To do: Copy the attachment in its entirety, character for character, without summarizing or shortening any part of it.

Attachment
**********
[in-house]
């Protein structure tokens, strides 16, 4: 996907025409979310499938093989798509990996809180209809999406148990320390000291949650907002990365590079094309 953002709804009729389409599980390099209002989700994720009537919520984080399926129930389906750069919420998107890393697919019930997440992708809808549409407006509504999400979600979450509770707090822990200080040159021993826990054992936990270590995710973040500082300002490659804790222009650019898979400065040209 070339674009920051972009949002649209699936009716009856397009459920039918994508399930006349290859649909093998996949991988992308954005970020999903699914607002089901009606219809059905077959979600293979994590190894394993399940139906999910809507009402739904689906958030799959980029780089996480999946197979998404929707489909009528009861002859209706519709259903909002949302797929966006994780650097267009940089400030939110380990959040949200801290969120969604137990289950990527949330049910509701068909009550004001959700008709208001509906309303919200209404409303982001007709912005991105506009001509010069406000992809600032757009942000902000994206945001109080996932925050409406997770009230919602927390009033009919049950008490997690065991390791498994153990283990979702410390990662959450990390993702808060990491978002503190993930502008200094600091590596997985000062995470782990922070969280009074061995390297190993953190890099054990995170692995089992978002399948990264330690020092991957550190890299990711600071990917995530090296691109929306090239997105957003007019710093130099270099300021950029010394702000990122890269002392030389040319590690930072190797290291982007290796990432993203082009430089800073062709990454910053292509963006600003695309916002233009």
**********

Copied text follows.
[in-house]
């Protein structure tokens, strides 16, 4: 996907025409979310499938093989798509990996809180209809999406148990320390000291949650907002990365590079094309 953002709804009729389409599980390099209002989700994720009537919520984080399926129930389906750069919420998107890393697919019930997440992708809808549409407006509504999400979600979450509770707090822990200080040159021993826990054992936990270590995710973040500082300002490659804790222009650019898979400065040209 070339674009920051972009949002649209699936009716009856397009459920039918994508399930006349290859649909093998996949991988992308954005970020999903699914607002089901009606219809059905077959979600293979994590190894394993399940139906999910809507009402739904689906958030799959980029780089996480999946197979998404929707489909009528009861002859209706519709259903909002949302797929966006994780650097267009940089400030939110380990959040949200801290969120969604137990289950990527949330049910509701068909009550004001959700008709208001509906309303919200209404409303982001007709912005991105506009001509010069406000992809600032757009942000902000994206945001109080996932925050409406997770009230919602927390009033009919049950008490997690065991390791498994153990283990979702410390990662959450990390993702808060990491978002503190993930502008200094600091590596997985000062995470782990922070969280009074061995390297190993953190890099054990995170692995089992978002399948990264330690020092991957550190890299990711600071990917995530090296691109929306090239997105957003007019710093130099270099300021950029010394702000990122890269002392030389040319590690930072190797290291982007290796990432993203082009430089800073062709990454910053292509963006600003695309916002233009």